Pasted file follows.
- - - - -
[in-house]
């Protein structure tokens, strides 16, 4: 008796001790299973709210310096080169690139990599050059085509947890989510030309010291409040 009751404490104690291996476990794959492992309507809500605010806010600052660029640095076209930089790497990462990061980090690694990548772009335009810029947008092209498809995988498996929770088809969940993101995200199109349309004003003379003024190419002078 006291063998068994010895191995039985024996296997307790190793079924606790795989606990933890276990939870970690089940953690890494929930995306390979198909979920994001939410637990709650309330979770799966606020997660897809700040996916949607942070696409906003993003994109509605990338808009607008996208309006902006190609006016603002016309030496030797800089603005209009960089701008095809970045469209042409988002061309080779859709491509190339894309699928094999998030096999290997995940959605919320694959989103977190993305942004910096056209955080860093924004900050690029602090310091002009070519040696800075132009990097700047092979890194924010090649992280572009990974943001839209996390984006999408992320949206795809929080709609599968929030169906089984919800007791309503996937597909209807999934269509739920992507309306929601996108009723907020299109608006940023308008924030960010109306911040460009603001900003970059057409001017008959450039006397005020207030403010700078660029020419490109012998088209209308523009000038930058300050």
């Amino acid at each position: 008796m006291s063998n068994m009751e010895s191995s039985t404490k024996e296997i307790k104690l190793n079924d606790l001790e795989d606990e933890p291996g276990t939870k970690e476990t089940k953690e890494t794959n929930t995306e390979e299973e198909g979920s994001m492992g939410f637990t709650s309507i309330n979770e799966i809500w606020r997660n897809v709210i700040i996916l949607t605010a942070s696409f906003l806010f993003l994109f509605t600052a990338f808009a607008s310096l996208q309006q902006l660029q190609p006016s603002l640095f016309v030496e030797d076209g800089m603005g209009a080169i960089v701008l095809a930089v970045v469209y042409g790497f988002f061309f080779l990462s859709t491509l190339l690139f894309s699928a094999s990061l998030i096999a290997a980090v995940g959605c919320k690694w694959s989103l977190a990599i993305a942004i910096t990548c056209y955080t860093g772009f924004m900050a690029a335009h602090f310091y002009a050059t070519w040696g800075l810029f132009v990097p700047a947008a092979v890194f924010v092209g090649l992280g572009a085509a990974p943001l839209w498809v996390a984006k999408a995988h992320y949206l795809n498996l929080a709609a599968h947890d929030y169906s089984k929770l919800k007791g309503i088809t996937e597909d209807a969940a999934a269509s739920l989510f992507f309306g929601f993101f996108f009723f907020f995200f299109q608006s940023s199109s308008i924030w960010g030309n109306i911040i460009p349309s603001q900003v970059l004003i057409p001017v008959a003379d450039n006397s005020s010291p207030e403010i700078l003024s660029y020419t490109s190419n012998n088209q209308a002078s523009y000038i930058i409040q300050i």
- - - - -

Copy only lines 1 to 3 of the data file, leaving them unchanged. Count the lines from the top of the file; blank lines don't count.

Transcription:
[in-house]
């Protein structure tokens, strides 16, 4: 008796001790299973709210310096080169690139990599050059085509947890989510030309010291409040 009751404490104690291996476990794959492992309507809500605010806010600052660029640095076209930089790497990462990061980090690694990548772009335009810029947008092209498809995988498996929770088809969940993101995200199109349309004003003379003024190419002078 006291063998068994010895191995039985024996296997307790190793079924606790795989606990933890276990939870970690089940953690890494929930995306390979198909979920994001939410637990709650309330979770799966606020997660897809700040996916949607942070696409906003993003994109509605990338808009607008996208309006902006190609006016603002016309030496030797800089603005209009960089701008095809970045469209042409988002061309080779859709491509190339894309699928094999998030096999290997995940959605919320694959989103977190993305942004910096056209955080860093924004900050690029602090310091002009070519040696800075132009990097700047092979890194924010090649992280572009990974943001839209996390984006999408992320949206795809929080709609599968929030169906089984919800007791309503996937597909209807999934269509739920992507309306929601996108009723907020299109608006940023308008924030960010109306911040460009603001900003970059057409001017008959450039006397005020207030403010700078660029020419490109012998088209209308523009000038930058300050």
């Amino acid at each position: 008796m006291s063998n068994m009751e010895s191995s039985t404490k024996e296997i307790k104690l190793n079924d606790l001790e795989d606990e933890p291996g276990t939870k970690e476990t089940k953690e890494t794959n929930t995306e390979e299973e198909g979920s994001m492992g939410f637990t709650s309507i309330n979770e799966i809500w606020r997660n897809v709210i700040i996916l949607t605010a942070s696409f906003l806010f993003l994109f509605t600052a990338f808009a607008s310096l996208q309006q902006l660029q190609p006016s603002l640095f016309v030496e030797d076209g800089m603005g209009a080169i960089v701008l095809a930089v970045v469209y042409g790497f988002f061309f080779l990462s859709t491509l190339l690139f894309s699928a094999s990061l998030i096999a290997a980090v995940g959605c919320k690694w694959s989103l977190a990599i993305a942004i910096t990548c056209y955080t860093g772009f924004m900050a690029a335009h602090f310091y002009a050059t070519w040696g800075l810029f132009v990097p700047a947008a092979v890194f924010v092209g090649l992280g572009a085509a990974p943001l839209w498809v996390a984006k999408a995988h992320y949206l795809n498996l929080a709609a599968h947890d929030y169906s089984k929770l919800k007791g309503i088809t996937e597909d209807a969940a999934a269509s739920l989510f992507f309306g929601f993101f996108f009723f907020f995200f299109q608006s940023s199109s308008i924030w960010g030309n109306i911040i460009p349309s603001q900003v970059l004003i057409p001017v008959a003379d450039n006397s005020s010291p207030e403010i700078l003024s660029y020419t490109s190419n012998n088209q209308a002078s523009y000038i930058i409040q300050i």